MILLER, Sir Thomas, 5th Bt. (1731-1816), of Lavant, Suss.
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Family and Education
bap. 5 May 1731, 1st s. of Sir John Miller, 4th Bt., of Lavant by Susan, da. of Matthew Combe, M.D., of Winchester. educ. Corpus Christi, Camb. 1753. m. (1) 1 June 1762, Hannah, da of John Black, alderman of Norwich, 2da.; (2) c.1780, Elizabeth Edwards, 2s. 3da. suc. fa. 19 Apr. 1772.
Sir Thomas Miller, 1st Bt., son of an alderman of Chichester, was several times mayor and in 1689 and 1690 represented the borough in Parliament; as did his son and grandson. Sir John Miller, 4th Bt., and his son Thomas were connected in Chichester politics with John Page, who in 1760 was contesting the patronage of the borough with the Duke of Richmond. Miller was eager to enter Parliament; and Richmond, to divide Page’s party, offered to bring him in on the Goodwood interest. This Miller refused, and said he would stand by Page. In the negotiations for a settlement it was suggested that, as Page wished to retire, Miller should stand but concede to Richmond the right of recommending to customs appointments at Chichester. However, Page chose to remain in Parliament.
Although there was no explicit understanding, Page seems to have urged Newcastle to return Miller for another constituency. In May 1761, on the death of Sir William Peere Williams, Newcastle offered Miller a seat at New Shoreham; which Miller had to decline since his father was not prepared to pay the expenses.1 But on 21 Feb. 1762 he wrote to Newcastle:2 ‘My father has just given to me his whole estate in the Isle of Wight’; and asked to be recommended to Lord Holmes for a vacant seat at Newport. Newcastle did not do so, and nothing more is known of further efforts by Miller to enter Parliament before 1768.
In 1761 Richmond had obtained virtual control of Chichester, and it seems that the Millers then left Page and attached themselves to Richmond—which did not commend them to Newcastle, always jealous of Richmond’s influence in Sussex. But in 1768, when Newcastle was worried about whom to recommend at Lewes, Thomas Pelham suggested Miller. Miller, wrote Pelham to Newcastle, 18 Feb. 1768,3 ‘declared to me you might depend on his steadiness and that you should ever command his vote in Parliament ... He likewise declares he has no particular attachment to the Duke of Richmond more than any other man, and that if you should approve of him for Lewes he shall attach himself solely to your Grace.’ Upon this Newcastle revoked his recommendation of Thomas Hay and substituted Miller; but Hay had already canvassed the town as Newcastle’s candidate and Miller, having started too late, was defeated.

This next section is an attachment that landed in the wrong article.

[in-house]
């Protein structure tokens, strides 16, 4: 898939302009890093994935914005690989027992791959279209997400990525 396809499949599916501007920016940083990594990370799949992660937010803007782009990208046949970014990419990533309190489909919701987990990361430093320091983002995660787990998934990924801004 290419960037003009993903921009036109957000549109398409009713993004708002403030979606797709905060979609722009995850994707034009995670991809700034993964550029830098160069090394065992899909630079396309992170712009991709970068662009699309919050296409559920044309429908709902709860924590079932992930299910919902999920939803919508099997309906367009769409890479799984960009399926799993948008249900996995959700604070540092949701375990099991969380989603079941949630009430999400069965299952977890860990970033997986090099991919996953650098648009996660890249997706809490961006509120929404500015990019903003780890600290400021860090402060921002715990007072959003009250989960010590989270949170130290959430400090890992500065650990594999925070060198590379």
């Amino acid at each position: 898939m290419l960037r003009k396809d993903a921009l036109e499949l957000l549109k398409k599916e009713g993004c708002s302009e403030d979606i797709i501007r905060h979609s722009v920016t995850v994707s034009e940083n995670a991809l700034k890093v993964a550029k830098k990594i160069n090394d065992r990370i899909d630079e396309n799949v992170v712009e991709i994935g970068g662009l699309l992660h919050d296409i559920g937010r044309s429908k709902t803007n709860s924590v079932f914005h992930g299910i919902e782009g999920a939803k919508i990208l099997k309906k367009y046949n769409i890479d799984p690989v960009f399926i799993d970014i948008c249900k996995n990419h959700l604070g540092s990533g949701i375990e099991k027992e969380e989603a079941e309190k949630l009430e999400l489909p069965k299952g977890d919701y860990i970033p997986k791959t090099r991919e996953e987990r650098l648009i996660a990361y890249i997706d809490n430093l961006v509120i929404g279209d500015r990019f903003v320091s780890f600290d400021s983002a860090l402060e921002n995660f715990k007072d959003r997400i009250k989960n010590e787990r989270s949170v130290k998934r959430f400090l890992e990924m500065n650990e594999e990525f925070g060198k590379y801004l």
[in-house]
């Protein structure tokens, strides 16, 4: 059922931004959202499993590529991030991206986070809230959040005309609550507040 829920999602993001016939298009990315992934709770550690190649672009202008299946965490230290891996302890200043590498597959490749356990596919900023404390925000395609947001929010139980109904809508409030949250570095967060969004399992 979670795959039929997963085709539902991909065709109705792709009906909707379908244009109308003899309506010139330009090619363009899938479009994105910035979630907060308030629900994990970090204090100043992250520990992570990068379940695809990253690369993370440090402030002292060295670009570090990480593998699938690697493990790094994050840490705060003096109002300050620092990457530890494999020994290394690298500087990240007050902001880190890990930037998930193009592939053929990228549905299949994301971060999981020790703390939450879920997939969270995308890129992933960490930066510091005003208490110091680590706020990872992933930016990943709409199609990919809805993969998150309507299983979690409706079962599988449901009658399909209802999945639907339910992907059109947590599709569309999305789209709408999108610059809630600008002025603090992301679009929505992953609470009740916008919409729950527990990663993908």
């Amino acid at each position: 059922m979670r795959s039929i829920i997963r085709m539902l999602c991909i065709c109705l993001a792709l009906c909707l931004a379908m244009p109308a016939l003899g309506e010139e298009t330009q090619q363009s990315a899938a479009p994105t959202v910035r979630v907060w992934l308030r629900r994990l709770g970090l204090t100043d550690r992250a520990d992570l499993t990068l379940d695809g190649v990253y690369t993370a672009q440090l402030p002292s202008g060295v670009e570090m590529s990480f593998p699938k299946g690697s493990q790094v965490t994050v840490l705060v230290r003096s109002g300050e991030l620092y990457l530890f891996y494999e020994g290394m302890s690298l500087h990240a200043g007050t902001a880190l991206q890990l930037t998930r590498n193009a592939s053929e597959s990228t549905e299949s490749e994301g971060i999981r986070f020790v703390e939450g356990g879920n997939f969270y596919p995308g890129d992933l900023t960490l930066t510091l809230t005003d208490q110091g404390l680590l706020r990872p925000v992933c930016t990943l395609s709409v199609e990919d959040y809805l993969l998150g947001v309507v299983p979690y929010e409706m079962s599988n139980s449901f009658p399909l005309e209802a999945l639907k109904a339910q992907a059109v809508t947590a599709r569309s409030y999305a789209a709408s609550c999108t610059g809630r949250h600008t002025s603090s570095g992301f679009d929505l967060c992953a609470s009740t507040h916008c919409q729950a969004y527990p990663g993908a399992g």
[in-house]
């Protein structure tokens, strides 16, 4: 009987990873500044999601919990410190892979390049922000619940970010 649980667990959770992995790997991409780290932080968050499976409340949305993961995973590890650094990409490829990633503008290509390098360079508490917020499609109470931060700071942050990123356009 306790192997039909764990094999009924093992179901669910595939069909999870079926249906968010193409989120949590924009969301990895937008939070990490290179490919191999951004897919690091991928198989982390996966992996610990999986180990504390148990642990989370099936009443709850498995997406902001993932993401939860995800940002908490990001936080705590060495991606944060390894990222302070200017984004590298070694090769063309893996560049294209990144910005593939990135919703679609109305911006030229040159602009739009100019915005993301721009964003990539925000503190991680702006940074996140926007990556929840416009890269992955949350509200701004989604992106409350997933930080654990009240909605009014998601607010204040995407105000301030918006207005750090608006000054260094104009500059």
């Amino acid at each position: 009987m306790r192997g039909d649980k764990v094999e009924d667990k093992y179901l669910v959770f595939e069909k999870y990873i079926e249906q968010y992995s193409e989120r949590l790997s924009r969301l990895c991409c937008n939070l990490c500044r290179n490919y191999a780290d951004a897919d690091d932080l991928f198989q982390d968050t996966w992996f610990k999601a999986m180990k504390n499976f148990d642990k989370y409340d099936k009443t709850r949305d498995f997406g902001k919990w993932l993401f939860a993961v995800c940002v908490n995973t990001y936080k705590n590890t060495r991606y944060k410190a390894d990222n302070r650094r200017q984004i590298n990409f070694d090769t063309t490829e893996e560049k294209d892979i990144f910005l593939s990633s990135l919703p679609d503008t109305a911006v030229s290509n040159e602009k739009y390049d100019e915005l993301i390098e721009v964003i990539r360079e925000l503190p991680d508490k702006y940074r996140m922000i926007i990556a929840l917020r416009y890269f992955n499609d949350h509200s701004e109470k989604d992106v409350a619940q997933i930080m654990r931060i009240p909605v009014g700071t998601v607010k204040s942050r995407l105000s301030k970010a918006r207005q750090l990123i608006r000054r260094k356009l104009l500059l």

In 1774 Miller again contested Lewes as the Pelham candidate. Since Lord Pelham held office it was naturally expected that Miller would support the court, but in the division on the Address, 5 Dec. 1774, he voted (‘to the general surprise’, wrote Gibbon)4 with Opposition. And he continued steadily to support Opposition, his name appearing in all but two of the extant division lists for this Parliament. Apparently he never spoke in the House.
Robinson, in his survey for the general election of 1780, did not expect Miller to be re-elected for Lewes. By then Lord Pelham had two sons of age; anyhow it seems doubtful if he would have recommended Miller. In fact Miller did not stand either in 1780 or 1784.
He died 4 Sept. 1816.